The second great difference between Old and New Testament Comedy is in the sympathetic figures of the comedy. In the New Testament, comedy develops round those who have been given “the free gift of eternal life” (Rom. 6:23) and “the power to become the children of God” (John 1:12) through faith in Jesus of Nazareth as God’s Anointed One, Messiah, or Christ. Old Testament comedy centers on figures of a common line of descent, a genealogical line that includes Seth but not Cain, Noah but not his society, Abraham but not Lot, Isaac but not Ishmael, Jacob but not Esau. The ongoing life described throughout the Old Testament is thus based on God’s promises to a specific, genealogically identifiable people. Those to whom the promises are given are seen conquering lions, bears, giants, and great armies; surviving famine, flood, disease, war, slavery disaster of every kind—and most important, surviving their own inability to live up to their God’s holy standards. They survive not because of their own goodness, talents, or works but simply because they are heirs of promises made unconditionally by God. The New Testament similarly asserts a faith in ongoing life, premised not on talent, exertion, or accomplishments, but on God’s power. The New Testament, however, argues throughout that individual human beings, no matter what their genealogy, can appropriate the promises of God for themselves, most notably the promise of eternal life through faith in Christ.
Both the Old and New Testament comedies make striking use of a comedic virtual future, its elements being known in biblical studies simply as “prophetic elements.” Unlike secular literature, the biblical comedies of both Old and New Testament assert that the virtual future must be taken literally, in real time, in real space. They are to have a real-world reference and must be verified by coming to pass.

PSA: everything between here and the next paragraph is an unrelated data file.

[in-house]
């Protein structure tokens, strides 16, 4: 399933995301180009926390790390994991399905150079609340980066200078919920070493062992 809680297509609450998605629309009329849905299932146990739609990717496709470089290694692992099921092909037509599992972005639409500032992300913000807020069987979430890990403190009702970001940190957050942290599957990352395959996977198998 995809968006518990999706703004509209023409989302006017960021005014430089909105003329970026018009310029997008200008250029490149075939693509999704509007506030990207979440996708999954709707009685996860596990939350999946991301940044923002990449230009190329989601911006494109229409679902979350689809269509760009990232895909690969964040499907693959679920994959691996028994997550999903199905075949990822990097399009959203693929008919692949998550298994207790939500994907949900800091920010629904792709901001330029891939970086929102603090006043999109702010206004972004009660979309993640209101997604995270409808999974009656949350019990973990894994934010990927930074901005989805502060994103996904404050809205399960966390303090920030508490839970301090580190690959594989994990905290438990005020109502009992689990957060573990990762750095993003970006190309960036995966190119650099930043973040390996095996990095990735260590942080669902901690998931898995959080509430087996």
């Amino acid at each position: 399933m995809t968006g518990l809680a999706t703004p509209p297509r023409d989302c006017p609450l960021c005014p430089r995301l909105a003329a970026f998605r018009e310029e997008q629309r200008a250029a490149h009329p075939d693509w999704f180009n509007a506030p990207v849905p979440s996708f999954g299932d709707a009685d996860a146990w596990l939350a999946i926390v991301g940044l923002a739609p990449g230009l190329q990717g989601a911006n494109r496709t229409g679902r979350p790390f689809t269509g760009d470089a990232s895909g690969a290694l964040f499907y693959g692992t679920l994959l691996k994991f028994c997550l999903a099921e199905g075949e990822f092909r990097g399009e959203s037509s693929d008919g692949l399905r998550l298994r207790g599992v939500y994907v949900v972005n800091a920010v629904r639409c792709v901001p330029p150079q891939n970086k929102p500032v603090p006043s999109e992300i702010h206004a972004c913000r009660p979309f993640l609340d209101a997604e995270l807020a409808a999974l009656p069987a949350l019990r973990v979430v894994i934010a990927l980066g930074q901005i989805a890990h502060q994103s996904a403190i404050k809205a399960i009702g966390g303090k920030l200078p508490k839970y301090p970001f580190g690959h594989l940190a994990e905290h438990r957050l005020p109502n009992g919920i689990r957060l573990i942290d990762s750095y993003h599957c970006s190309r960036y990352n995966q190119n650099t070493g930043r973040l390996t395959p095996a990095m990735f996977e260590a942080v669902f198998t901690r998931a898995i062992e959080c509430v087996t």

One of the most compelling features of the Old Testament’s comedic message is that the virtual future it envisages has not been contradicted by the millennia that have passed since its final chapters were written. While many of its prophesies remain unfulfilled, the striking fact is that so many have been spectacularly fulfilled. Our own times provide some of the most outstanding examples of the virtual-future fulfillment, notably the restoration of Israel.
It is the argument of faith that the kind of destined survival portrayed throughout the Old Testament is as operative today as the elements of prophesy that have only recently been fulfilled. Thus, just as within the Old Testament period the Jew, or Israelite, is repeatedly subjected to almost total annihilation only to come back stronger than before, so in our own times, the holocaust of the Second World War and Hitler’s attempt to settle the “Jewish Question” by extermination has led directly into the Zionist movement and the re-establishment of Israel as a nation.
At the same time, the repeated annihilation of those who would annihilate the Jews (Hitler is perhaps the most notorious example) seems to re-emphasize the virtual future described in Zechariah: